A Word for Today | Revelation 1:7
In the theatre, there is a practice known as “upstaging,” when the supporting characters turn their back on the audience, forcing their gaze on the lead actor who has entered the stage. John is doing something like this in the opening section of Revelation, drawing all our attention to the person and work of Jesus Christ. In the doxology of verses 5 and 6, John glorified the present and past work of Christ for our salvation: “To him who loves us and has freed us from our sins by his blood” (1:5-6). Now, John completes his spotlighting of Christ by pointing to His future return: “Behold, he is coming with the clouds” (Rev. 1:7). Charles Spurgeon said of this theme: “Brethren, no truth ought to be more frequently proclaimed, next to the first coming of the Lord, than His Second Coming.” According to the Bible, the return of Jesus is just as important as His first coming. The writer of Hebrews said: “so Christ, having been offered once to bear the sins of many, will appear a second time, not to deal with sin but to save those who are eagerly waiting for him” (Heb. 9:26-28).
When John speaks of Jesus “coming with the clouds,” he refers to Christ in the terms of Daniel 7:13. After seeing the judgment of the wicked kingdoms, Daniel saw “with the clouds of heaven there came one like a son of man.” Like Daniel, John faced the beastly opposition of wicked earthly rulers, against which Christ will ultimately be revealed as sovereign conqueror in HIs glorious coming. What a comforting message to Daniel, living as a captive in pagan Babylon, just as it encourages Christians in our uncertain times. Daniel saw the glorification of Christ as the answer to the ungodly powers of history, just as Psalm 2 saw God’s coronation of His Son as the answer to the plotting kings of the earth. John declares to Christians that the sovereign rule of Christ at history’s end is our hope as well.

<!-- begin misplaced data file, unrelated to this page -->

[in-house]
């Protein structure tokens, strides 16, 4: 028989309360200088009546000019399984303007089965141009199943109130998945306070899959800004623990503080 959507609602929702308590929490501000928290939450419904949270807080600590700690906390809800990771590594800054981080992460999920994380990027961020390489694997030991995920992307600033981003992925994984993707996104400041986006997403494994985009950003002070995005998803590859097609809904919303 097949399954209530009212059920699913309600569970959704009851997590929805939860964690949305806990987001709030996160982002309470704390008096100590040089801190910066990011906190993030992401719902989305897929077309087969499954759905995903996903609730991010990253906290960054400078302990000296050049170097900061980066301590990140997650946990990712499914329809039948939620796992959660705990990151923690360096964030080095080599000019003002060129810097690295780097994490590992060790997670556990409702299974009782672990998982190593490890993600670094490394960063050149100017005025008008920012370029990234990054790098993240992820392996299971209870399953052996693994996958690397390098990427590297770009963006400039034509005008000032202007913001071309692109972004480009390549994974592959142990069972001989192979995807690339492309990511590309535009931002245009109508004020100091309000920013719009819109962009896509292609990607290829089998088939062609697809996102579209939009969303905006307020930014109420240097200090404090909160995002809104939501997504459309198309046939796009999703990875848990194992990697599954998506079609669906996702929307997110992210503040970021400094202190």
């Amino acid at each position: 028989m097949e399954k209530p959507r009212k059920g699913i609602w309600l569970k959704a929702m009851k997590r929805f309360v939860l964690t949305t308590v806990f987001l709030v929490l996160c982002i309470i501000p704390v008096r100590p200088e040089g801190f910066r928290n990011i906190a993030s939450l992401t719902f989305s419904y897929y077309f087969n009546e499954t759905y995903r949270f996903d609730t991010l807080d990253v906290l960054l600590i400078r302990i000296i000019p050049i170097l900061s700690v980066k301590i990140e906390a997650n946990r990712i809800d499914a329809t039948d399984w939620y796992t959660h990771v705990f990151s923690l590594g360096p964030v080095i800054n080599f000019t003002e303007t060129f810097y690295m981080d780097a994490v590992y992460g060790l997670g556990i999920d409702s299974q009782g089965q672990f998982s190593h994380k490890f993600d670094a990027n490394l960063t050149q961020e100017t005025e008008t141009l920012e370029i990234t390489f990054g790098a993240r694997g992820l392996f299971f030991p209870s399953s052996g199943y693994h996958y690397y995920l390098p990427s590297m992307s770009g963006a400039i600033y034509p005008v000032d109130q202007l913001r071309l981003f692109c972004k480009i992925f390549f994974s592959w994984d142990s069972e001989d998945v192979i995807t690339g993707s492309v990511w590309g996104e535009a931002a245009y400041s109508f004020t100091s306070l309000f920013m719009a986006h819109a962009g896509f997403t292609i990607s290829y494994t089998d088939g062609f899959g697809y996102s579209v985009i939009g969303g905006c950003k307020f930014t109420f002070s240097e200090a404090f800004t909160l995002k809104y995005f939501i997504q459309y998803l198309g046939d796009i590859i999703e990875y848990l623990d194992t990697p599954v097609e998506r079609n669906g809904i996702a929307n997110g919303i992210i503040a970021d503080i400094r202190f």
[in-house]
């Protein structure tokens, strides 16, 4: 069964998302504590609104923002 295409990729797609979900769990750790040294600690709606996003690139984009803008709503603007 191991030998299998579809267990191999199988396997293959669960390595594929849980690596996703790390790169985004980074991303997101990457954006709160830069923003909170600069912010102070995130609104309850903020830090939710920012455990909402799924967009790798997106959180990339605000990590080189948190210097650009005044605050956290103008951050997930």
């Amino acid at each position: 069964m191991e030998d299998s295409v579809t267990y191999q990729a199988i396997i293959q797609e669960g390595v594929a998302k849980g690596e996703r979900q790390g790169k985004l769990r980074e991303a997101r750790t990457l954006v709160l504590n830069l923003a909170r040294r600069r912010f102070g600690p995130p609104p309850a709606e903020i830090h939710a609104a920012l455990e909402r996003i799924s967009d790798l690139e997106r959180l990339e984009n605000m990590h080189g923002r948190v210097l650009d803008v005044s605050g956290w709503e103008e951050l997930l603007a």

The imagery of Jesus returning “with the clouds” emphasizes His divine glory and authority. Psalm 104:3 says that God “makes the clouds his chariot; he rides on the wings of the wind.” These are the same clouds that sheathed Mount Sinai when God came upon the mountain to give his law (Ex. 19:16-19) and then later filled the temple of Solomon with glory (1 Ki. 8:10-11). For Jesus to “come with the clouds” is to return to earth in glory and power to bring His judgment upon the world.
A focus on Christ’s coming will produce a different lifestyle than one that is focused on earthly things. Paul saw the purpose of his life in terms of spiritual growth: “forgetting what lies behind and straining forward to what lies ahead, I press on toward the goal for the prize of the upward call of God in Christ Jesus” (Phil. 3:13-14). In saying that Christians “await a Savior” from heaven, Paul means a life of godly service, biblical devotion, prayer, and witness to the gospel – actions that point us forward to the hope that we have, no longer in the world, but in the coming of Christ. Can these things be said of us? Does our manner of life suggest that we await a Savior from heaven? Or is our life fixed on earthly things?
In Christ’s Love,
 Charles H. Spurgeon, Spurgeon’s Sermons on the Second Coming, ed. David Otis Fuller (Grand Rapids: Zondervan, 1943), Preface.